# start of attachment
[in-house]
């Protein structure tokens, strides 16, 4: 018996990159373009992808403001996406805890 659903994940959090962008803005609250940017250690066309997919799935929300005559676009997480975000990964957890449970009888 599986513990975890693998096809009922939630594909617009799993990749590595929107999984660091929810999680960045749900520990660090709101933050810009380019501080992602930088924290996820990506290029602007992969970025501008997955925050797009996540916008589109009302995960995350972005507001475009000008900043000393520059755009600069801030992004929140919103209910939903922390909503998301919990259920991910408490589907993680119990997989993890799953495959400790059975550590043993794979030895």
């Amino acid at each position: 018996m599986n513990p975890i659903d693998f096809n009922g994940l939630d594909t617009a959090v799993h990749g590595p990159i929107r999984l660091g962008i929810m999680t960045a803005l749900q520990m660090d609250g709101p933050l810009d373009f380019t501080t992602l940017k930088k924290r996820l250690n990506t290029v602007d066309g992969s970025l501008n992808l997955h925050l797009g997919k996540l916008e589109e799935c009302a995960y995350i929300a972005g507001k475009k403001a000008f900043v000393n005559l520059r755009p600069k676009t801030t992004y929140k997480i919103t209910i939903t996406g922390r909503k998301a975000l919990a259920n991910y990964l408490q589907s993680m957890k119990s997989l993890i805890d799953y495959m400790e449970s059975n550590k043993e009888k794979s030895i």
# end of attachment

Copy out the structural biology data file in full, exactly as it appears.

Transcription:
[in-house]
């Protein structure tokens, strides 16, 4: 018996990159373009992808403001996406805890 659903994940959090962008803005609250940017250690066309997919799935929300005559676009997480975000990964957890449970009888 599986513990975890693998096809009922939630594909617009799993990749590595929107999984660091929810999680960045749900520990660090709101933050810009380019501080992602930088924290996820990506290029602007992969970025501008997955925050797009996540916008589109009302995960995350972005507001475009000008900043000393520059755009600069801030992004929140919103209910939903922390909503998301919990259920991910408490589907993680119990997989993890799953495959400790059975550590043993794979030895």
């Amino acid at each position: 018996m599986n513990p975890i659903d693998f096809n009922g994940l939630d594909t617009a959090v799993h990749g590595p990159i929107r999984l660091g962008i929810m999680t960045a803005l749900q520990m660090d609250g709101p933050l810009d373009f380019t501080t992602l940017k930088k924290r996820l250690n990506t290029v602007d066309g992969s970025l501008n992808l997955h925050l797009g997919k996540l916008e589109e799935c009302a995960y995350i929300a972005g507001k475009k403001a000008f900043v000393n005559l520059r755009p600069k676009t801030t992004y929140k997480i919103t209910i939903t996406g922390r909503k998301a975000l919990a259920n991910y990964l408490q589907s993680m957890k119990s997989l993890i805890d799953y495959m400790e449970s059975n550590k043993e009888k794979s030895i």